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AP Literary Terms

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Heather Iseminger

on 12 September 2016

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Transcript of AP Literary Terms

antagonist
Similarity or comparison between two different things or the relationship between them. More of an argument than one thing representing another like in a metaphor.
analogy
An indirect or direct reference to something, which should be commonly known, such as an event, book, myth, place, or work of art.
allusion
Character or story elements represent the literal meaning, as well as a figurative meaning. Carried throughout the story. Usually deals with moral truth or genralization about life/humanity.
allegory
alliteration
AP Literary Terms
Heather Iseminger
First Academy-Leesburg

The Fault in Our Stars, comes from a line in Shakespeare's play in Julius Caesar where Cassius says, "The fault, dear Brutus is not in our stars, / But in ourselves, that we are underlings." Cassius seems to be saying that it's not fate that dooms men, but instead their own failings.
An antagonist is a character, group of characters, institution, or concept that stands in or represents opposition against which the protagonist(s) must contend. In other words, an antagonist is a person or a group of people who opposes a protagonist. (Wikipedia definition)
antithesis
Anaphora
A type of parallelism--the repetition of a word or phrase at the beginning of successive lines or sentences.
a contrast or opposition between two things.
a figure of speech in which an opposition or contrast of ideas is expressed by parallelism of words that are the opposites of, or strongly contrasted with, each other, such as “hatred stirs up strife, but love covers all sins”
Antecedent
The word, phrase, or clause refers to by a pronoun.
"But it is the grandeur of all truth which can occupy a very high place in human interests that it is never absolutely novel to the meanest of minds;
it
exists eternally by way of germ of latent principle, in the lowest as in the highest, needing to be developed but never to be planted."
Aphorism
A short, concise statment expressing a general truth or moral principle.
Apostrophe
A figure of speach that directly addresses an absent or imaginary person or personified abstratction such as liberty or love.
Archetype
Character, event, story, or image that recurs in different works, cultures, and periods of time. (adj. archetypal)
Assonance
The repeated use of vowel sounds.
A form of repetition.
Asyndeton
Blank Verse
Unrhymed iambic pentameter
Caricature
a verbal description, the purpose of which is to exaggerate or distort, for comic effect, a person's distinctive physical features or other characteristics
"Mr. Chadband is a large yellow man, with a fat smile, and a general appearance of having a good deal of train oil in his system. Mrs. Chadband is a stern, severe-looking, silent woman. Mr. Chadband moves softly and cumbrously, not unlike a bear who has been taught to walk upright. " Charles Dickins,
Bleak House
Caesura
a pause in the middle of a line of poetry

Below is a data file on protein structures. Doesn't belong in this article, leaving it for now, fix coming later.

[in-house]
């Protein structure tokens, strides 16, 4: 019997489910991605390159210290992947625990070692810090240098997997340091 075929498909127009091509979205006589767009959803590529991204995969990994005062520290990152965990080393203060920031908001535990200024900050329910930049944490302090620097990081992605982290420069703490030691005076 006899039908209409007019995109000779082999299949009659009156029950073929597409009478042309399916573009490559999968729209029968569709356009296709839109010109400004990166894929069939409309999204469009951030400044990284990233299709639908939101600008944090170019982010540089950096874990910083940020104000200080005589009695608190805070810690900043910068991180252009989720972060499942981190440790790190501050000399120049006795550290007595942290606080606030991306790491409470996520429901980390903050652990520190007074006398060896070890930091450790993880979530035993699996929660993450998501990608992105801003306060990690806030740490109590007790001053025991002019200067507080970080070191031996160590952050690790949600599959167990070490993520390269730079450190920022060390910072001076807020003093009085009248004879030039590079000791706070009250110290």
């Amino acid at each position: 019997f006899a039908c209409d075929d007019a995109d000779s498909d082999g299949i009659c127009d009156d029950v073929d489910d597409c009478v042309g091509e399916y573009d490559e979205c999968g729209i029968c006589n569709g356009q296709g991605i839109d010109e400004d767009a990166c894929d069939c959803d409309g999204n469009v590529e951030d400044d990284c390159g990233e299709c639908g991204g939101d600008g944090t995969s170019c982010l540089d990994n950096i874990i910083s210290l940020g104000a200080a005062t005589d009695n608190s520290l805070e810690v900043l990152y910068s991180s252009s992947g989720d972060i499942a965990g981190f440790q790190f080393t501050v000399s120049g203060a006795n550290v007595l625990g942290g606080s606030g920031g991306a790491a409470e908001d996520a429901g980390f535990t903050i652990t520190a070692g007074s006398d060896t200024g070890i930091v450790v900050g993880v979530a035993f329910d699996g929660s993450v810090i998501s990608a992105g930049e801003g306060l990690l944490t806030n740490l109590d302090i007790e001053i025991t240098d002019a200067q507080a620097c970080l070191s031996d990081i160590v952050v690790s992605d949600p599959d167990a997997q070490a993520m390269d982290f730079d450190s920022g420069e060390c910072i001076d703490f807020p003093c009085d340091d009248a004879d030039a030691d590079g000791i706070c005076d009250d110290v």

Clause
Gramatical unit with a subject and a verb -- not always a complete sentence.
Colloquial/
Colloquialism
Use of slang or informalities in speech and writing (includes dialects.)
Connotation
the non-literal meaning of a word/phrase; the implied meaning
Couplet
a pair of lines in a verse--usually two lines that rhyme and have the same meter (beat)
Denotation
The strict, literal definition of a word.
Diction
an author's word choices
Yay! You made it!
Writing or speech that is not intended to carry literal meaning and is meant to be imaginative and vivid.
Figurative Language
Figure of Speech
A device used to produce figurative language.
Elegy
A type of poem that meditates on death or morality in a serious, thoughtful manner
Enjambment
Epigram
Epitaph
Epithet
Epigraph
Euphemism
Extended Metaphor
Foreshadow
Literary device in which the author gives a hint as to what will happen later.

Think scary music in a suspense film...
Genre
Categories into which literary works fit.
Hyperbole
An exaggeration or overstatment usually with a comedic effect.
Imagery
Sensory details used in order to create a word picture for the reader--appeals to one or more of the five senses.
Inference/Infer
To draw a reasonable conclusion from the text.
Irony
Contrast between what is expected and what is meant -- NOT the same as an unfortunate coincedence.
Jargon
Potentially confusing words and phrases used in an occupation, trade, or field.
Litotes
A form of understatement that makes an affirmative statement by denying the opposite. Opposite of hyperbole.
Lyric
Short poem written with repetitious stanzaic form.
Any poem having the form or musical quality of a song.
Can be used as an adjective to describe prose with an outporing of intense feeling.
Loose sentence/
non-periodic sentence
A sentence in which the
independent clause

comes first, followed by
dependent units
, such as phrases and clauses.
Metaphor
An implied comparison between to unlike things or a substitution of one for the other.
Metonymy
When the name of one object is substituted for that of another name or word closely related.
Mood